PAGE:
A potential advance over Bunyan is where Pantycelyn addresses the lust of the flesh. But here he sets up a rather peculiar dilemma. Theomemphus falls in love with the lovely Philomela. But Dr. Alethius admonishes Theomemphus that he must break off this infatuation lest his love of her should crowd out his love of God.

Now, this would be fine advice if Philomela were a beautiful unbeliever. But Pantycelyn presents her, not only as a woman of outward grace, but inward grace. Pantycelyn’s philosophy seems to be that unless Theomemphus can compartmentalize his feelings and love her only for being pious instead of pretty, she is a snare.

It is hard to know what to make of such an unnatural and unmanly dualism. I can only attribute this to two things. One is a form of piety which equates holiness with other-worldliness. On this view, the sensuous and sensual are always a dangerous distraction and rival affection. Second, and relatedly, is Puritan introspection. Given the perennial tug-of-war between flesh and spirit, we must daily hold our soul up to a mirror and vigilantly examine every spiritual wrinkle.

This has all the merits and demerits of a half-truth. In Scripture, the flesh/spirit antithesis is not about the body or the sensible world as over against the soul or heaven above, but between sin and the Spirit of God. There are sins of the flesh, but flesh is not sin; the world is not worldliness. Pantycelyn falls into the old monastic error—odd for a happily married man—wherein asceticism was next to godliness.

The obvious fact is that no normal man can apportion his feelings for a woman and assign fine percentages to her component parts. As long as she’s a believer, why not celebrate the whole package? If she happens to be nice on the eyes, isn’t that just one more thing to thank God for?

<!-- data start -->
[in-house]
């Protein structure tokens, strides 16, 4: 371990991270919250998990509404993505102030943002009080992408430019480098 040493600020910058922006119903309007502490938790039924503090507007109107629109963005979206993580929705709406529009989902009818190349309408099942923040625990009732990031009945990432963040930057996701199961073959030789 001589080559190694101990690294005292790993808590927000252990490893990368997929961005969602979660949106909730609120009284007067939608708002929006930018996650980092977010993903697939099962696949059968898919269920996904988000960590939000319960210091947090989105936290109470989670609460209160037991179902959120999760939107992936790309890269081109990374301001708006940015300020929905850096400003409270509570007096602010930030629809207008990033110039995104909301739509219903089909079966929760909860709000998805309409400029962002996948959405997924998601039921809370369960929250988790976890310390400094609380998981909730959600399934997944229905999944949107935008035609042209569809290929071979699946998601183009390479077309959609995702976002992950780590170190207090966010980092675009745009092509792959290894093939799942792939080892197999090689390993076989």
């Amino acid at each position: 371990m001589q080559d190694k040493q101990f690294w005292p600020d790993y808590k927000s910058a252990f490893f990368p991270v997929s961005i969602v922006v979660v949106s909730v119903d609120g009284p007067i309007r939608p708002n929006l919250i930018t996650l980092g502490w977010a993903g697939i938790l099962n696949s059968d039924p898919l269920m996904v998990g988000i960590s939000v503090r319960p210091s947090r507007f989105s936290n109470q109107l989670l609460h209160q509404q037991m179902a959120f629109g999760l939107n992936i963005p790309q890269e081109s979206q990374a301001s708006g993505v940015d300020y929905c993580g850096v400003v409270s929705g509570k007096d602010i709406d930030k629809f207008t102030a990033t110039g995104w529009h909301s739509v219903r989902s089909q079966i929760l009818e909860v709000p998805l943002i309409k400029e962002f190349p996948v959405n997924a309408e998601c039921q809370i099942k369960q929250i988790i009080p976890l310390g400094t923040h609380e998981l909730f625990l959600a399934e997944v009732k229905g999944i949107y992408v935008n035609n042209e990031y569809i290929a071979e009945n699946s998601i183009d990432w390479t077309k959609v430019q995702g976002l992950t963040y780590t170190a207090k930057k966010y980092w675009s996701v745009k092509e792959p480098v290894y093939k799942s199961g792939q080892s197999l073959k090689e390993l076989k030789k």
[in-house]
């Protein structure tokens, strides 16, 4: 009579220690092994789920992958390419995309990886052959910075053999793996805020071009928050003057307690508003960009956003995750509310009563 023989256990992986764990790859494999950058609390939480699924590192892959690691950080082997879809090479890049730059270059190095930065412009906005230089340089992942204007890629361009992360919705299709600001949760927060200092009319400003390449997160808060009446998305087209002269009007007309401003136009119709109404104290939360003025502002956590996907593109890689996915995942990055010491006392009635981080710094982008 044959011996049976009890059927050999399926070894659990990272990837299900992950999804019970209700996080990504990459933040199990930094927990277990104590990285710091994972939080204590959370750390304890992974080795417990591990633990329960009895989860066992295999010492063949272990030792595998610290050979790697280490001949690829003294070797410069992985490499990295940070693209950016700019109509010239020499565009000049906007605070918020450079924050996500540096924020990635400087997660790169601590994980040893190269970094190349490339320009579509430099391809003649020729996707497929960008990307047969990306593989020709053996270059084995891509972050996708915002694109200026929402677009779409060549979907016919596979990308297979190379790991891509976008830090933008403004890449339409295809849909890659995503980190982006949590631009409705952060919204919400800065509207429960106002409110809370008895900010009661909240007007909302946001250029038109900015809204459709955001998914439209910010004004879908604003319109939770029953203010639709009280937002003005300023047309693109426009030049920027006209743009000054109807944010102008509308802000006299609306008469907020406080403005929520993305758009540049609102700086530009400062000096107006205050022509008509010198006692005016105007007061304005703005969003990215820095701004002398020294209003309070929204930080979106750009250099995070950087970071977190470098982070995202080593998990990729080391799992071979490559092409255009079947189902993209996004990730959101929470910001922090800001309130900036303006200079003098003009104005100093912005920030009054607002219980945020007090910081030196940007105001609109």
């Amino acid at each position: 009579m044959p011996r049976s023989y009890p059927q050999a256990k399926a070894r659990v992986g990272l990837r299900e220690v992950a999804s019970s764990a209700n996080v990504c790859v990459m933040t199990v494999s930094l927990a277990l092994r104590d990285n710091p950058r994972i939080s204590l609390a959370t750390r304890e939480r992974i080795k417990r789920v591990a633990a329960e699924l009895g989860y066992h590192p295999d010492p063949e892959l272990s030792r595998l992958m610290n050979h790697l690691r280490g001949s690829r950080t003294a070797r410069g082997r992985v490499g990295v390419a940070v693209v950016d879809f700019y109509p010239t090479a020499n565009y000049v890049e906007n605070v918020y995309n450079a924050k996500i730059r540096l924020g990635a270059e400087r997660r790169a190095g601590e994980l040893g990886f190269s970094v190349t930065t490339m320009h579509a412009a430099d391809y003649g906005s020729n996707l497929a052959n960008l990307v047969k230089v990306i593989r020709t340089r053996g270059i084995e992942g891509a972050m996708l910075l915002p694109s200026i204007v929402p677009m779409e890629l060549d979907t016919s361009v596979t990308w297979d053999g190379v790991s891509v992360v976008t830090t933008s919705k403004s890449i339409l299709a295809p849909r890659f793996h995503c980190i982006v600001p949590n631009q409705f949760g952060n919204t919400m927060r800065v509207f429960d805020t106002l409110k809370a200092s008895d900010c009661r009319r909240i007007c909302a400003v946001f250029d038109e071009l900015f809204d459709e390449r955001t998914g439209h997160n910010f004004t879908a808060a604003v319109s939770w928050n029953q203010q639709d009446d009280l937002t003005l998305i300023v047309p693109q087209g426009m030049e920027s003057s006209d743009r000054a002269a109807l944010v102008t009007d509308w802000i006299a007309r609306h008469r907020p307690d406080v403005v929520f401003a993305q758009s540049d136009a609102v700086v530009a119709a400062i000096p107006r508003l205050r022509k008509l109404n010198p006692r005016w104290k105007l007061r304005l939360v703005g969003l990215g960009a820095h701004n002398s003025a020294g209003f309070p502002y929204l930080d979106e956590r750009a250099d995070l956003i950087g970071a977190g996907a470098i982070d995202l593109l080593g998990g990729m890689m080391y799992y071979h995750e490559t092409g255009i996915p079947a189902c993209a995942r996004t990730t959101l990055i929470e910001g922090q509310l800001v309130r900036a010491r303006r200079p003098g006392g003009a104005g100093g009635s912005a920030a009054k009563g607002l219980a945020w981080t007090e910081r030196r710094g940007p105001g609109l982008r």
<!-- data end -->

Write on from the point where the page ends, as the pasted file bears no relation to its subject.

It is, of course, possible to love someone or something too much, but that is not something we can know in advance of the fact, and it is also possible to love God, in part, through other people—and love him all the more for the godly men and women he brings into our lives.


Dabney (1820-98)

As a blind old man, Robert Lewis Dabney dictated an epic poem—"The Christology of the Angels." It is like Milton’s PL in a couple of respects. It apes his sonorous Latinity. And it promotes another theodicy.

The setting is Holy Saturday, as angels guarding the tomb wile away the hours by reviewing the history of redemption and speculating on the divine design of the atonement. Dabney’s theodicy is of the supralapsarian variety, wherein the Lord foreordained the fall in order to shadow forth his judgment and mercy. This is more orthodox than Milton’s theodicy. Indeed, Milton never gets around to a theodicy. He poses the question, but fails to supply the answer.

One oddity of the poem is that Dabney has changed his position on the days of Genesis. At one time he had proposed a harmonization along the same lines as Philip Henry Gosse. But here he adopts the ruin/reconstruction theory.

When you consider that Dabney did not specialize in poetics, and that he must have composed the whole thing in his head, this is a remarkable achievement and tribute to his many-faceted genius. The poem also has some great moments, such as the scene of the Resurrection.